Can the rose love me in the same way I love the rose? Is the natural world animated with soul I often wonder?
I certainly have experiences of love in my garden. I also have experiences of joy and tenderness, of frustration and annoyance. I can feel tenderness towards the plants and flowers, and I very often want to protect them, as I would a small child. I can get frustrated with the slugs eating my dahlias, but at the same time not want to hurt them.
I might go a step further and say I feel that the plants, flowers, insects, and earth are speaking to me. Not in a language that we would speak to another human, but in textures, colours, sounds, and sensations in my body. And when I listen carefully, I can feel stillness in my body. I allow myself to be held by the stillness and connect to something bigger than myself.
Carl Jung (1967/1942) said that “nature is not matter only, she is also spirit” and James Hillman (1992) spoke of the “soul spark” that inhabits the natural world. Through the concept of the anima mundi or world soul, Hillman suggested that everything has a relationship with us in the same way as we have a relationship with it, or them. So the lake can love me, as much as I can love the lake. The lake has a spirit.
This is an ancient idea which has largely been lost in modern times. Irish mythology tells us that sacred wells provide the source of all knowledge which is disseminated through streams and waterways. We are told that the earth has a soul.
Perhaps we can reignite this animated connection by spending more time in nature, in a conscious way. Taking time to really notice our interconnection. By opening to the unknown and by becoming open to the present moment. And just maybe this connection will benefit us, resource us, regulate us, inform us, help us adapt to difficult circumstances, and gift us with creative insights.
Beneficial wellness effects of being in nature is not just a mythical idea. Science indicates that spending time in nature has huge health benefits, including reducing stress levels and helping us to sleep better.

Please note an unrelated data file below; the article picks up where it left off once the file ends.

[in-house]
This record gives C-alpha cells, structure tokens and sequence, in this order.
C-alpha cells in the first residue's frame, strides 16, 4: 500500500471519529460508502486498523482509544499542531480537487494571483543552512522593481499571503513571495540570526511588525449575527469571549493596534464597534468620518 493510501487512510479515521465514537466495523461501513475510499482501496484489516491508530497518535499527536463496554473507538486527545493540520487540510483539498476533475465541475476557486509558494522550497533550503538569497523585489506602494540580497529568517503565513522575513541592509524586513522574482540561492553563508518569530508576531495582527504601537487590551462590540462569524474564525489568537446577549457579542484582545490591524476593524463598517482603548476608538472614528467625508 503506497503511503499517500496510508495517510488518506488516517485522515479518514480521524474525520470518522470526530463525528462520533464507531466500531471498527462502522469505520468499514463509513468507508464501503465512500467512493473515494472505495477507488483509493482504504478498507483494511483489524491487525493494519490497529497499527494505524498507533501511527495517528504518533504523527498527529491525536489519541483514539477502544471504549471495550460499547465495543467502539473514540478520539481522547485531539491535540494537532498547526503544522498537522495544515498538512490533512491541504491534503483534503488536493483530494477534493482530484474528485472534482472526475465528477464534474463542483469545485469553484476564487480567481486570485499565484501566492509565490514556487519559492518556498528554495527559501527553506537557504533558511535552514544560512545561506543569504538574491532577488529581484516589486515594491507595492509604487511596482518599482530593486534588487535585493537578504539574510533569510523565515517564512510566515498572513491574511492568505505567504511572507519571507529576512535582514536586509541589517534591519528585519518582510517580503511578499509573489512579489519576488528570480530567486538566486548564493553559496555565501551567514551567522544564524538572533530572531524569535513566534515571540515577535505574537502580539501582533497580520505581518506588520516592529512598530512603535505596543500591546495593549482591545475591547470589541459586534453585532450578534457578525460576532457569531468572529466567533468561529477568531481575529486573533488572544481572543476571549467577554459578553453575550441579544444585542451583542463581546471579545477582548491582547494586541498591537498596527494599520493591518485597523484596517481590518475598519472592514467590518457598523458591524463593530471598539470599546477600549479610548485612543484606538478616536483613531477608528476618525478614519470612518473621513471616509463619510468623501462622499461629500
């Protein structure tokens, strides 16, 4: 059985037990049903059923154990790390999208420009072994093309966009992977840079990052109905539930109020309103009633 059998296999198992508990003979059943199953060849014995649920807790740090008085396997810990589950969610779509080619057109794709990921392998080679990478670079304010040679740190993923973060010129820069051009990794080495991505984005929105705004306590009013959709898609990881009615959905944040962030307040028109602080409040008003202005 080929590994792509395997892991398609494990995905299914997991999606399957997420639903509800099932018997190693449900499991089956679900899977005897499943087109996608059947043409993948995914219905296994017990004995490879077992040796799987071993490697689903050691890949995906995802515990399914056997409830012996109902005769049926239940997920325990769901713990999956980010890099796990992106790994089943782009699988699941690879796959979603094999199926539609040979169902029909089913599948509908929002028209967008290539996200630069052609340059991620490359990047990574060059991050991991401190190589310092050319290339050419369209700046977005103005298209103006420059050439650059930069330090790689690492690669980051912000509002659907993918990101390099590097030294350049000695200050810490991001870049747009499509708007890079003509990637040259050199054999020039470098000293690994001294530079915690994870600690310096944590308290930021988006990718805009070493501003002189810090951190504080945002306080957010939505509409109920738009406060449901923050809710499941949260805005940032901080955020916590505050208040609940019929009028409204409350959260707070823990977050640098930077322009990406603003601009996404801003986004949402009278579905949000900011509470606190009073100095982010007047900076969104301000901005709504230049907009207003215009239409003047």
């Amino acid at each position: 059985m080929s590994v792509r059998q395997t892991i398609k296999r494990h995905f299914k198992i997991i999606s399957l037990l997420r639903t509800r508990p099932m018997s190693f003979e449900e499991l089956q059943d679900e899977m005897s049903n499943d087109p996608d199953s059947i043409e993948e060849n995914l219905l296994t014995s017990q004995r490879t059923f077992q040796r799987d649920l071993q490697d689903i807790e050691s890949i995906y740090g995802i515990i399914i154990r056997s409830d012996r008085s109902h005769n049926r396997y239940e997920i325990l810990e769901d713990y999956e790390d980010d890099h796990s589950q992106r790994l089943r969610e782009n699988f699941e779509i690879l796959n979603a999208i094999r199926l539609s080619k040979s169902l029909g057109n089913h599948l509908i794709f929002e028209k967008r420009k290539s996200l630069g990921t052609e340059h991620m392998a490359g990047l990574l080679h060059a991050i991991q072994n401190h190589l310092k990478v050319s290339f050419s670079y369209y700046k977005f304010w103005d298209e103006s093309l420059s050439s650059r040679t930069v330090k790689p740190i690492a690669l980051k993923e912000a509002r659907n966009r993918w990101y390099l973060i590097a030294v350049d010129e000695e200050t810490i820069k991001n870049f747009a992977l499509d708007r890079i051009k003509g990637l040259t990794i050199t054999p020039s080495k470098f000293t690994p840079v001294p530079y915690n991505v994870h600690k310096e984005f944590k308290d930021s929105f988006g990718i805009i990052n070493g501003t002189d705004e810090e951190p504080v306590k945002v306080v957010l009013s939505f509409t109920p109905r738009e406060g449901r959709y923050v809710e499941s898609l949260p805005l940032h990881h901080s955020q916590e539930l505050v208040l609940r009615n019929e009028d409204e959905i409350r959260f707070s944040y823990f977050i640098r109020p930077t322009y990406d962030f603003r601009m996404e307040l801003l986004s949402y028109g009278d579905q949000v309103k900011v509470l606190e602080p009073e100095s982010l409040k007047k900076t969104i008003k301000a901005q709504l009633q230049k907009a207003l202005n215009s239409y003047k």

Our body physiology changes. For example, listening to birds stimulates the inner ear muscles which improves vagal toning giving a better sense of ease in the body. Offering tender touch to a plant stimulates the production of chemicals in the body, including oxytocin, which helps us to bond and feel safe. Putting our hands or feet on the soil can ground our body, lowering heart rate, and deepening the breath.
Importantly, nature can become the healer of our disconnect. If we have an intimate conversation with nature then perhaps, following David Abram (2010), we can bring our “body into line with the earth,” offering transformation and joy. Hillman (1992) suggests that we need to feel the interconnection to feel intimate, “the world without soul can never offer intimacy.”
There are many perspectives and levels of connection to the natural world. From the magical and mythical, to the physical and scientific. Whichever resonates best for you, try rekindling and deepening your relationship with nature. A loving rose can be a much needed resource in difficult times.
By: Jane Shaw
Next week, we hope you’ll join us as we dive in a little deeper to the concept, when Jane hosts a webinar on 25 June, 2020 to explore essential tips for wellbeing and the scientific reasoning of the positive effects gardening can have on health and wellbeing. We hope to see you there to continue the conversation.
Abram, D. (2010). Becoming animal. New York, NY: Random House
Hillman, J. (1992). Anima Mundi: The return of the soul of the world. Putnam, CN: Spring Publications.
Jung, C. G. (1967). Alchemical studies. In R. F. C. Hull (Trans.) Princeton, NJ: Princeton University Press. (Original work published 1942).